However, in our fervor to explain, we often neglect the narrative approach. It’s important to remember that the two modes of thought complement one another, and work well in tandem. Of course, the easiest way to bring narrative into the classroom is to tell stories. Stories are great attention-getters, and very effective at drawing students into a subject. Even personal stories can have powerful rhetorical effects for instructors, making students more likely to take an active role in the classroom.

Read the full article on Vitae's website here.

To get regular updates from Vitae, sign up for their e-mail digest, or connect via Facebook or Twitter.


The Two Big Lies of Graduate School

Credit: "Defehrt epinglier pl2," designed by Goussier, engraved by Defehrt. Diderot's Encyclopédie (1762)There are two big lies in graduate school:

  • Big Lie Number 1: A Ph.D. prepares you only for an academic career.
  • Big Lie Number 2: A Ph.D. prepares you for any career.

According to a recent article by Elizabeth Kennan on Vitae, Ph.D.s do have transferable skills — even desirable ones! — beyond teaching and thinking deeply about one topic for an extended period of time. The first step to a successful move outside of academia is identifying your transferable skills. The second, more difficult task is figuring out how you might use those skills in a future career — one that you might actually enjoy. And the third, probably hardest, step is making those skills obvious to those who might hire you.

In the first of this three-part series, Keenan discusses the difference between skills and jobs, how to look beyond the obvious, and how to be patient in the process.

Read the full article on Vitae's website here.

To get regular updates from Vitae, sign up for their e-mail digest, or connect via Facebook or Twitter.


The Importance of Writing - And Writing Well - In All Fields

Credit: Nic McPheeWhile you may think that extensive writing skills are the purview of Humanities and Social Science fields, a recent article on Vitae argues that STEM scholars should also practice and hone writing skills. Theresa MacPhail draws on her own experience as an assistant professor, as well as interviews with three high-profile technology professionals, to convince STEM students that writing skills matter for any career path. Read the full article here.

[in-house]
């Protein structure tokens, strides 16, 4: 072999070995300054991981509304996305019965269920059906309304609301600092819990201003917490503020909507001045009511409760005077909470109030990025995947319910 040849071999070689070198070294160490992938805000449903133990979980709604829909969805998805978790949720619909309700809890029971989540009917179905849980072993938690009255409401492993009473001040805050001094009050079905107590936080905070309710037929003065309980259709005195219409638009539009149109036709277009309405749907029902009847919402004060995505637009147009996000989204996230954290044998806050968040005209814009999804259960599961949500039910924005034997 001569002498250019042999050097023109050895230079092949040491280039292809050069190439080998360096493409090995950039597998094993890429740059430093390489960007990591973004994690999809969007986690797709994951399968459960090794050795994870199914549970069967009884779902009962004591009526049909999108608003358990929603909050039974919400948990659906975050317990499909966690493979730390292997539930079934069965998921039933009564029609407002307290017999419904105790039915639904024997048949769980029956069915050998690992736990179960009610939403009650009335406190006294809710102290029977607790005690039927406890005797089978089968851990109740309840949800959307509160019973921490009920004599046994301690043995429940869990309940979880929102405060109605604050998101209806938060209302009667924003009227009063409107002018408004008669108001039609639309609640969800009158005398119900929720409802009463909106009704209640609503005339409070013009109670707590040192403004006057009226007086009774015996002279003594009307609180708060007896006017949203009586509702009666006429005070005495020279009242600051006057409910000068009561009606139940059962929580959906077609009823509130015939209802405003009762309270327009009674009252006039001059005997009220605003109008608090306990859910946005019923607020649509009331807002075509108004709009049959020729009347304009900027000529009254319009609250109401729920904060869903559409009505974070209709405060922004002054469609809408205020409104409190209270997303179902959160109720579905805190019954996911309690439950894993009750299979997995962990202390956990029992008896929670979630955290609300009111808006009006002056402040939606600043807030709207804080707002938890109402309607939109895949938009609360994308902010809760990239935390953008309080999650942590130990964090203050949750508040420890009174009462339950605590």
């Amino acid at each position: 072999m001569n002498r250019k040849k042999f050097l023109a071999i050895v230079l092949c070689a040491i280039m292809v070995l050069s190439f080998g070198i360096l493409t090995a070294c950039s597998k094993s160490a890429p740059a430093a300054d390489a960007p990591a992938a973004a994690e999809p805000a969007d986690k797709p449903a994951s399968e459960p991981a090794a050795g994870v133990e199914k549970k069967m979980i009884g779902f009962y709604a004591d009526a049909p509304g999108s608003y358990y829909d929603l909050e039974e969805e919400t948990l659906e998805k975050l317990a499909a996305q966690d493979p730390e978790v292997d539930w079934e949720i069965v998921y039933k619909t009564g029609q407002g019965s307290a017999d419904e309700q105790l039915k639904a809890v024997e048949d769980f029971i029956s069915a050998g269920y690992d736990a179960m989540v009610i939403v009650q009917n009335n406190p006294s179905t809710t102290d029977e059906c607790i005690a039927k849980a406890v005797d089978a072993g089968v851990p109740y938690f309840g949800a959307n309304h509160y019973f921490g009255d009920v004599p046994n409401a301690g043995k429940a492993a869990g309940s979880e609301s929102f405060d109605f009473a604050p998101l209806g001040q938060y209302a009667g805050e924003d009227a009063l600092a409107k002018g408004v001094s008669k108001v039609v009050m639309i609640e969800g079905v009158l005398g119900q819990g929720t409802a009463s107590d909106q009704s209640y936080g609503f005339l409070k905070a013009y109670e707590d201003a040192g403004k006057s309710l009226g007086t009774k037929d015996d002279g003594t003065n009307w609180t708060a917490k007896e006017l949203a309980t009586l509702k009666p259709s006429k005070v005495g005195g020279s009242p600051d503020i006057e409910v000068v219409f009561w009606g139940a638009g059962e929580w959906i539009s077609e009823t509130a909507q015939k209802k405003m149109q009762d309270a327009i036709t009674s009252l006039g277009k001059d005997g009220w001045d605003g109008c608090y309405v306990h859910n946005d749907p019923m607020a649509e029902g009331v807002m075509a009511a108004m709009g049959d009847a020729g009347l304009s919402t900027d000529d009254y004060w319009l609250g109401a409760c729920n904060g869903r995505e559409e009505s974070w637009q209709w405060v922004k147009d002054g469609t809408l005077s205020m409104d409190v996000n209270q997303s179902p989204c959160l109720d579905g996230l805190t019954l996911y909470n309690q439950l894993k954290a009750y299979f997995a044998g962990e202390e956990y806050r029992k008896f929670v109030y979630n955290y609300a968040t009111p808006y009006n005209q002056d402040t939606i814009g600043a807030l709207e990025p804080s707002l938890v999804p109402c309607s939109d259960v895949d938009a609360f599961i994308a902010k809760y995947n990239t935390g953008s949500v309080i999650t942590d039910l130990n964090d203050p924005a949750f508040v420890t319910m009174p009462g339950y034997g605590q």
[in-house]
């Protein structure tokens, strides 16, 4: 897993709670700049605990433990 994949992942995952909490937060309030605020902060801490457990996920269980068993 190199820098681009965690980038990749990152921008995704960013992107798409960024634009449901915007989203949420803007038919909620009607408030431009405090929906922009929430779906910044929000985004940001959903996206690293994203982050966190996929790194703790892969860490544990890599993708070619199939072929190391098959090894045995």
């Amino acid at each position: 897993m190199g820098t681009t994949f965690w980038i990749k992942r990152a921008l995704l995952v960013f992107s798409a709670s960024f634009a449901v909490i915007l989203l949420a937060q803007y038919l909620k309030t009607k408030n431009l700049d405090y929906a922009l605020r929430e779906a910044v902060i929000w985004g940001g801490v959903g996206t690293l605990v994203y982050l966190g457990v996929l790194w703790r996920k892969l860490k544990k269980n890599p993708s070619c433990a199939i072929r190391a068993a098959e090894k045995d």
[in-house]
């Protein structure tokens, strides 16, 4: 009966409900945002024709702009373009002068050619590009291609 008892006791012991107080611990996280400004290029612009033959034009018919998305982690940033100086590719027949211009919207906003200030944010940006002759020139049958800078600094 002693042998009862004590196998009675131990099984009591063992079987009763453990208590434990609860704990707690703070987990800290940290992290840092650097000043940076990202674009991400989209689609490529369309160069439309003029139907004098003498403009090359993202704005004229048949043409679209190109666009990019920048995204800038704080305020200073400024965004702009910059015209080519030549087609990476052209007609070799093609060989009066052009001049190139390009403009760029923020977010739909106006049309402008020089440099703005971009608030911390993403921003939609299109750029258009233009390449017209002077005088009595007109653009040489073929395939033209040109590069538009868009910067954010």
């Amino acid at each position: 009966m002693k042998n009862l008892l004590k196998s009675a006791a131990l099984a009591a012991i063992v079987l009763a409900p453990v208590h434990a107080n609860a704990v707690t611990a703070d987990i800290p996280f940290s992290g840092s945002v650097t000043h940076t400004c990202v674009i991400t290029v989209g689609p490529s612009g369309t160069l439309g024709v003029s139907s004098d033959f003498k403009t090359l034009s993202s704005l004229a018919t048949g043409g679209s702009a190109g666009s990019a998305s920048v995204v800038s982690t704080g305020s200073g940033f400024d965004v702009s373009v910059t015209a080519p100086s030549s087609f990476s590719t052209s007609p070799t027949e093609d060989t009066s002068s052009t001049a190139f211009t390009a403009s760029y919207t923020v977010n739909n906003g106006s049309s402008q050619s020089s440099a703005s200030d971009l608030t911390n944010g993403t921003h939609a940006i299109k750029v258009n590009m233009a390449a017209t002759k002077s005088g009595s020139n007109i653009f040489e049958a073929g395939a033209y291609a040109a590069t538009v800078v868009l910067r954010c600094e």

In related news, the Dissertation Writer's Room will resume a relatively normal schedule starting in August. Hosted in the Student Resource Building (Room 1103), the Writer's Room is open four days a week during the following times:

Mondays and Wednesdays: 1-4 p.m.
Tuesdays and Thursdays: 9 a.m.-noon

The only exceptions to this regular schedule are Tuesday, August 4 (when it will be open 1-4 p.m.) and Thursday, August 20 (when it will be hosted in SRB 2154). Come join your fellow scholars from across disciplines to exercise your writing muscles! Click here for the full summer schedule.


These Are the Two Most Important Soft Skills for Academics

Credit: PhotoDisc/ Getty Images Brad GoodellAccording to a recent article by Elizabeth Silva in Naturejobs, teamwork and good communication skills are the two most valuable soft skills an academic can develop. However, many graduate students don't recognize the importance of cultivating these skills, and the isolation of grad school may prevent grad students from seeking out or taking advantage of opportunities to develop their teamwork and communication skills. Silva offers some advice:

  • Practice communication through poster presentations, journal clubs, and seminars.
  • Participate in community outreach programs that connect students and postdocs with various sectors of the public.
  • Work frequently with colleagues in collaborative ways.
  • Recognize that success in any field requires recognition that each person’s style, experience, and background (including yours!) has its strengths and weaknesses.
  • Participate in a self-assessment workshop that relates to communication styles, such as the Myers-Briggs Type Indicator.
  • Practice these soft skills every day, and remember that in any non-academic environment it is more important to solve a problem faster by working as a team than to demonstrate that you can do it on your own.

Read the full article on Naturejob's website here.

To get regular updates from Naturejobs, like it on Facebook and follow it on Twitter.